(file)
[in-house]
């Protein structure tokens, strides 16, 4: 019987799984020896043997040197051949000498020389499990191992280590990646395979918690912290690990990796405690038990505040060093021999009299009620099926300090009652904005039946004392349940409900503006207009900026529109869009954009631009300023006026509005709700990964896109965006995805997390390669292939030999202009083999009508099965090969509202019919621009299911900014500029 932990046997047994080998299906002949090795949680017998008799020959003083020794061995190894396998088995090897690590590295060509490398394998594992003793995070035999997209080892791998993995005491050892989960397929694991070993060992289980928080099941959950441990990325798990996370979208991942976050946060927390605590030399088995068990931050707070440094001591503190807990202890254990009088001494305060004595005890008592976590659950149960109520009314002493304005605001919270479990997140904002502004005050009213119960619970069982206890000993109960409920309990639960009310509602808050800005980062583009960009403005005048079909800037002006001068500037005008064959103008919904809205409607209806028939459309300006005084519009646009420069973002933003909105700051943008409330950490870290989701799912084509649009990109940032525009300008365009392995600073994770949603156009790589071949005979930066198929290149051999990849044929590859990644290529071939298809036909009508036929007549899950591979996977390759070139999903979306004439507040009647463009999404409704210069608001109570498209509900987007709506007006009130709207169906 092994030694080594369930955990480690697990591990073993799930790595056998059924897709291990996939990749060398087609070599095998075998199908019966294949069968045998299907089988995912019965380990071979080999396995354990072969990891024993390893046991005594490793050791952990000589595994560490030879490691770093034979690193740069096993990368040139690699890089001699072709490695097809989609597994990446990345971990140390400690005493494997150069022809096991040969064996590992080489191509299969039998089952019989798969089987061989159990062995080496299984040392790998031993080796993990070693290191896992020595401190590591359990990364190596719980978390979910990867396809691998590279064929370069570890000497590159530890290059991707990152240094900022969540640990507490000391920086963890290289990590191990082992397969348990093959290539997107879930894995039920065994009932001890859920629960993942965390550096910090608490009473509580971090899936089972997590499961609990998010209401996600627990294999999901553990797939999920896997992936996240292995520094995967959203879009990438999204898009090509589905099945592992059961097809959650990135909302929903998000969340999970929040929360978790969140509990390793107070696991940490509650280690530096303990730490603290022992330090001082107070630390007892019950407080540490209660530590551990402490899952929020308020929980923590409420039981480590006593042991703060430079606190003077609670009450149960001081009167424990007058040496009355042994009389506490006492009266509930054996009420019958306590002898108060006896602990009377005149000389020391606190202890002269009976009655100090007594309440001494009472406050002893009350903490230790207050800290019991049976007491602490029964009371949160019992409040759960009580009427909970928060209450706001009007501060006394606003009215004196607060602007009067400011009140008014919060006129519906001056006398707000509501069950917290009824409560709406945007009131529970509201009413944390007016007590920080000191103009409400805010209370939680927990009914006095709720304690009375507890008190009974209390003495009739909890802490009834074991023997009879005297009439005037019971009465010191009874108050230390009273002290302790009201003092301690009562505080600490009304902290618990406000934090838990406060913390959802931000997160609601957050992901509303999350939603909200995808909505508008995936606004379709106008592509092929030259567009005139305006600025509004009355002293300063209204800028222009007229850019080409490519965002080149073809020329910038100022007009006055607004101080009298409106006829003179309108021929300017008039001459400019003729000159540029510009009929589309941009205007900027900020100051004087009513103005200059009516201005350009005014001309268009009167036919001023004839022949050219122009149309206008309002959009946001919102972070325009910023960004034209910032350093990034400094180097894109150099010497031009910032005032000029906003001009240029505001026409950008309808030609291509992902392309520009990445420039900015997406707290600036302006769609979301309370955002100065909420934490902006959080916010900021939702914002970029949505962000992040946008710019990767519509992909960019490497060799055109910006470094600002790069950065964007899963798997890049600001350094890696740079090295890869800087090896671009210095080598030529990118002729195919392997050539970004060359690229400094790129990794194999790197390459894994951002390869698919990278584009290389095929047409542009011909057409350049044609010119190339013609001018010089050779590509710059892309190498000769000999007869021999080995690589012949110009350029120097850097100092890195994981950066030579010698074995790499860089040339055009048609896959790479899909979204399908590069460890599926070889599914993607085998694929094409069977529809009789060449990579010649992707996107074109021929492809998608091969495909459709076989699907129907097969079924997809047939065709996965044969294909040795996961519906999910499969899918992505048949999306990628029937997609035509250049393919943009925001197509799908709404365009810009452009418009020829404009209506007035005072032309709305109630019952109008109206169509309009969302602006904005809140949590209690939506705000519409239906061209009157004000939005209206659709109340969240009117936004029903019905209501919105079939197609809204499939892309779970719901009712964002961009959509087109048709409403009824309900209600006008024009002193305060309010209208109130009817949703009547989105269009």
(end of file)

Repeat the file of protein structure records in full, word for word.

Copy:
[in-house]
């Protein structure tokens, strides 16, 4: 019987799984020896043997040197051949000498020389499990191992280590990646395979918690912290690990990796405690038990505040060093021999009299009620099926300090009652904005039946004392349940409900503006207009900026529109869009954009631009300023006026509005709700990964896109965006995805997390390669292939030999202009083999009508099965090969509202019919621009299911900014500029 932990046997047994080998299906002949090795949680017998008799020959003083020794061995190894396998088995090897690590590295060509490398394998594992003793995070035999997209080892791998993995005491050892989960397929694991070993060992289980928080099941959950441990990325798990996370979208991942976050946060927390605590030399088995068990931050707070440094001591503190807990202890254990009088001494305060004595005890008592976590659950149960109520009314002493304005605001919270479990997140904002502004005050009213119960619970069982206890000993109960409920309990639960009310509602808050800005980062583009960009403005005048079909800037002006001068500037005008064959103008919904809205409607209806028939459309300006005084519009646009420069973002933003909105700051943008409330950490870290989701799912084509649009990109940032525009300008365009392995600073994770949603156009790589071949005979930066198929290149051999990849044929590859990644290529071939298809036909009508036929007549899950591979996977390759070139999903979306004439507040009647463009999404409704210069608001109570498209509900987007709506007006009130709207169906 092994030694080594369930955990480690697990591990073993799930790595056998059924897709291990996939990749060398087609070599095998075998199908019966294949069968045998299907089988995912019965380990071979080999396995354990072969990891024993390893046991005594490793050791952990000589595994560490030879490691770093034979690193740069096993990368040139690699890089001699072709490695097809989609597994990446990345971990140390400690005493494997150069022809096991040969064996590992080489191509299969039998089952019989798969089987061989159990062995080496299984040392790998031993080796993990070693290191896992020595401190590591359990990364190596719980978390979910990867396809691998590279064929370069570890000497590159530890290059991707990152240094900022969540640990507490000391920086963890290289990590191990082992397969348990093959290539997107879930894995039920065994009932001890859920629960993942965390550096910090608490009473509580971090899936089972997590499961609990998010209401996600627990294999999901553990797939999920896997992936996240292995520094995967959203879009990438999204898009090509589905099945592992059961097809959650990135909302929903998000969340999970929040929360978790969140509990390793107070696991940490509650280690530096303990730490603290022992330090001082107070630390007892019950407080540490209660530590551990402490899952929020308020929980923590409420039981480590006593042991703060430079606190003077609670009450149960001081009167424990007058040496009355042994009389506490006492009266509930054996009420019958306590002898108060006896602990009377005149000389020391606190202890002269009976009655100090007594309440001494009472406050002893009350903490230790207050800290019991049976007491602490029964009371949160019992409040759960009580009427909970928060209450706001009007501060006394606003009215004196607060602007009067400011009140008014919060006129519906001056006398707000509501069950917290009824409560709406945007009131529970509201009413944390007016007590920080000191103009409400805010209370939680927990009914006095709720304690009375507890008190009974209390003495009739909890802490009834074991023997009879005297009439005037019971009465010191009874108050230390009273002290302790009201003092301690009562505080600490009304902290618990406000934090838990406060913390959802931000997160609601957050992901509303999350939603909200995808909505508008995936606004379709106008592509092929030259567009005139305006600025509004009355002293300063209204800028222009007229850019080409490519965002080149073809020329910038100022007009006055607004101080009298409106006829003179309108021929300017008039001459400019003729000159540029510009009929589309941009205007900027900020100051004087009513103005200059009516201005350009005014001309268009009167036919001023004839022949050219122009149309206008309002959009946001919102972070325009910023960004034209910032350093990034400094180097894109150099010497031009910032005032000029906003001009240029505001026409950008309808030609291509992902392309520009990445420039900015997406707290600036302006769609979301309370955002100065909420934490902006959080916010900021939702914002970029949505962000992040946008710019990767519509992909960019490497060799055109910006470094600002790069950065964007899963798997890049600001350094890696740079090295890869800087090896671009210095080598030529990118002729195919392997050539970004060359690229400094790129990794194999790197390459894994951002390869698919990278584009290389095929047409542009011909057409350049044609010119190339013609001018010089050779590509710059892309190498000769000999007869021999080995690589012949110009350029120097850097100092890195994981950066030579010698074995790499860089040339055009048609896959790479899909979204399908590069460890599926070889599914993607085998694929094409069977529809009789060449990579010649992707996107074109021929492809998608091969495909459709076989699907129907097969079924997809047939065709996965044969294909040795996961519906999910499969899918992505048949999306990628029937997609035509250049393919943009925001197509799908709404365009810009452009418009020829404009209506007035005072032309709305109630019952109008109206169509309009969302602006904005809140949590209690939506705000519409239906061209009157004000939005209206659709109340969240009117936004029903019905209501919105079939197609809204499939892309779970719901009712964002961009959509087109048709409403009824309900209600006008024009002193305060309010209208109130009817949703009547989105269009």